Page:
It has become the norm to pass by newspapers and magazines at the grocery store with headlines that have something to do with another tragedy in Hollywood because of drug overdoses. Philip Seymour Hoffman and Cory Monteith are just some of the most recent celebrity deaths as a result of drug overdoses. However the issue of substance abuse is not exclusive to the rich and famous.
It is hard to ignore the saturation of exposure to drugs and alcohol in the media and the new “glamorous” image that has taken grip over the issue. Seeing celebrities do drugs or smoke on TV does not just make teens think it looks cool, but it also makes it seem like a safe thing to do.
As acceptance for the use of drugs and marijuana grows in our culture the perception of risk that goes along with those habits goes down dramatically. Things like the push by many to legalize medicinal marijuana as well as celebrity “endorsement” have led to the normalization of marijuana and drug usage.
According to a report conducted by the MTF (which monitors the use of substances in teens), “6.5 percent of 12th graders now use marijuana every day, compared to 5 percent in the mid-2000s.”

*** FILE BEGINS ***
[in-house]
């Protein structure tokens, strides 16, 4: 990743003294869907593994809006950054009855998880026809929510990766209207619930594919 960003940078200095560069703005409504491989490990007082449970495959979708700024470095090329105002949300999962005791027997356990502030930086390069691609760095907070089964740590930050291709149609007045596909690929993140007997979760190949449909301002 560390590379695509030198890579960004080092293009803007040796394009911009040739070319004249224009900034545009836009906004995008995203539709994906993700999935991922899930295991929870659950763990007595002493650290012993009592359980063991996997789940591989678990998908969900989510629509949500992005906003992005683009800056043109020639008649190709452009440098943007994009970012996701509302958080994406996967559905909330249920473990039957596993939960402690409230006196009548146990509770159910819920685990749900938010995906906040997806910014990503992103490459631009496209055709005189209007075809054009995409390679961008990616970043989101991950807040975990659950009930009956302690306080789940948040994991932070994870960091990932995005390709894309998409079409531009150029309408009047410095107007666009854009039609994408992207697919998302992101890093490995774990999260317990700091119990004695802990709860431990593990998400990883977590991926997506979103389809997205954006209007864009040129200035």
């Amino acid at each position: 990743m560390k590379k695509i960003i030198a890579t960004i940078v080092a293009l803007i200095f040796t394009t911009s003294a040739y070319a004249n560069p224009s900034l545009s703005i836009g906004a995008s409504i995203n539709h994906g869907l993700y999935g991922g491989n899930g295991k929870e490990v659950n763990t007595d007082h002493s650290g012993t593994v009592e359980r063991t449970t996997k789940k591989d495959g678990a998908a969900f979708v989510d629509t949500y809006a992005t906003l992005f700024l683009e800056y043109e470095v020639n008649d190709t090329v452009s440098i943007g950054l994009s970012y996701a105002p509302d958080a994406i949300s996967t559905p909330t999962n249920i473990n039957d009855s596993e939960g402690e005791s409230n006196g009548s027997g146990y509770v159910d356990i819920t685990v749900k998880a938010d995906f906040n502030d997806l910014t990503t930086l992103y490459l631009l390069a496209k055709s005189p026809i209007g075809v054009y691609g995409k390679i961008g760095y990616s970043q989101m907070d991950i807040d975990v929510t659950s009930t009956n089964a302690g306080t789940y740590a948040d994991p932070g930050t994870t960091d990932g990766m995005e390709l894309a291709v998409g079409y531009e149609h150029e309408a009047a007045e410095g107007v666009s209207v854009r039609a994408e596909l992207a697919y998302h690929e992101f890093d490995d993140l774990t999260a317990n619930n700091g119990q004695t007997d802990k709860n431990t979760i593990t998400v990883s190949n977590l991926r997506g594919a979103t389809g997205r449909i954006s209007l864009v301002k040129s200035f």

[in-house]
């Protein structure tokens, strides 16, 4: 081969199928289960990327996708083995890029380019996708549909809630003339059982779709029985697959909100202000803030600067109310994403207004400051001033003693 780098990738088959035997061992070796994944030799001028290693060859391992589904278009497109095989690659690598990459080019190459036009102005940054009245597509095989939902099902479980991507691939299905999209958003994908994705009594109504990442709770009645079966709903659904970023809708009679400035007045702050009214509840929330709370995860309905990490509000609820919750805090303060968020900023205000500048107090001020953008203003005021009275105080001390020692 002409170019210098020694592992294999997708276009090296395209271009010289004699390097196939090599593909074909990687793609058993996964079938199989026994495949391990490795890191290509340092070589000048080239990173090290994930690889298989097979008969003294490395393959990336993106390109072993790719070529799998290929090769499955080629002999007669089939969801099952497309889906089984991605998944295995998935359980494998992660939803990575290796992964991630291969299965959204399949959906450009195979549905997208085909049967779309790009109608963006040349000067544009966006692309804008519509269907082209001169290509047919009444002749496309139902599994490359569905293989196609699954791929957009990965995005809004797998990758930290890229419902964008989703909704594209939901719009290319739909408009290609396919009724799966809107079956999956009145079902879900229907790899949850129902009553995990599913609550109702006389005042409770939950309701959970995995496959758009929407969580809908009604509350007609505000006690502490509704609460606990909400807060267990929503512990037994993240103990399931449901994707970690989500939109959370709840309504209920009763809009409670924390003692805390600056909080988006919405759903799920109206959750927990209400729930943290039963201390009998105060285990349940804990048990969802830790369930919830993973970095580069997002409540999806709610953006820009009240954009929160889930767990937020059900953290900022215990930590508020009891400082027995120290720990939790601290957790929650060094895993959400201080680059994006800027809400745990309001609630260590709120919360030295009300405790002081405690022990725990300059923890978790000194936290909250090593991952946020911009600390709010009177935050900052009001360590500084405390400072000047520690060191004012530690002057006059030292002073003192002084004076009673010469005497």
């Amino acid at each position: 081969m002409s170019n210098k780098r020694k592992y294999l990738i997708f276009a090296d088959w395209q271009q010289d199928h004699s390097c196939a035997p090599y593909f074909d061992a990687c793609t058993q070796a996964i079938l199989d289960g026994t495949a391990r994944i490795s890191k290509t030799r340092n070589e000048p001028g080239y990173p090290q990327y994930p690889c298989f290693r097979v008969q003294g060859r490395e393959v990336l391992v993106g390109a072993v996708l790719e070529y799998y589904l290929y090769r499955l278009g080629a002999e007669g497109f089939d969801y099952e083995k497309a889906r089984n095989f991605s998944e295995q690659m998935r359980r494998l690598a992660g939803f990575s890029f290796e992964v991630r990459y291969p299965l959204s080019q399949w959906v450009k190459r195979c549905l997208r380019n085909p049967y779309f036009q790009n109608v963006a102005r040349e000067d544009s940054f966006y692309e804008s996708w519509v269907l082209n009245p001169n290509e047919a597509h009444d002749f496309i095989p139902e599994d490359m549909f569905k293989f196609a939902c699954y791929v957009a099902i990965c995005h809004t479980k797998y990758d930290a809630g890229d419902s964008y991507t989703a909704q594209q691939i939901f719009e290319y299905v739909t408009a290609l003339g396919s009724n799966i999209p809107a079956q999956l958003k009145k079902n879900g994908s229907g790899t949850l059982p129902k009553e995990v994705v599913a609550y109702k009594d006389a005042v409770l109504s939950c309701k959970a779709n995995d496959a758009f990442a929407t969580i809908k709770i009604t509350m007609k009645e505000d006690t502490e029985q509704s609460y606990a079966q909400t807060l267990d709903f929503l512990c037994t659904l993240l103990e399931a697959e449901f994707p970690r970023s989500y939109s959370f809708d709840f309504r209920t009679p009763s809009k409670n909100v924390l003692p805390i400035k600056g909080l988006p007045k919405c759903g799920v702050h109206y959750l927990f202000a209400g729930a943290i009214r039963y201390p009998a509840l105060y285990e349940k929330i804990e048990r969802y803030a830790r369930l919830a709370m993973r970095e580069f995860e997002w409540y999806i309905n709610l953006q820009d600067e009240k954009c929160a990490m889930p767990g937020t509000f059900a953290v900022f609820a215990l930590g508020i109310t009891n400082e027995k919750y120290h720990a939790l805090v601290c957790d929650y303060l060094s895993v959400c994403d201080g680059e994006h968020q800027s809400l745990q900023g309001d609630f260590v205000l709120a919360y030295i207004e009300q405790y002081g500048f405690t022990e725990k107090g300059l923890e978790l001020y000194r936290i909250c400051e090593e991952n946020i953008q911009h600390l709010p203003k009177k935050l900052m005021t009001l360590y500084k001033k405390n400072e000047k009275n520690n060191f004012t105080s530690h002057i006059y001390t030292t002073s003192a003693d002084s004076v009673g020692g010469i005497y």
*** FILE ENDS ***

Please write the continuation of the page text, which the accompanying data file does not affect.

Most students are not strangers to marijuana or drug use, either they have experienced it first hand, or hear about it or see it from others. In many cases, it is a fairly routine thing. The Foundation for a Drug Free World stated, “By the time they graduate from high school, nearly 40 percent of all teens will have tried marijuana.” The problem is that smoking marijuana can lead to the use and addiction to more “serious drugs.”
There is a large span of risks involved with using drugs. Some of the physicals risks include increased blood pressure, paranoia, heart attack, stroke, repertory failure and AIDS through shared needles. Substance abuse also can have a negative effect on your social and emotional health. Losing friends, losing a job, getting kicked out of school, pushing away family, depression and lack of motivation are all possible side effects.
Community and family involvement can go a long way in battling substance abuse/use with teens. Just getting involved and educating others on the negative side effects of specific drugs can go a long way. When it comes down to it, the negative consequences and risks that come along with drug abuse outweigh the benefits; it is as simple as that.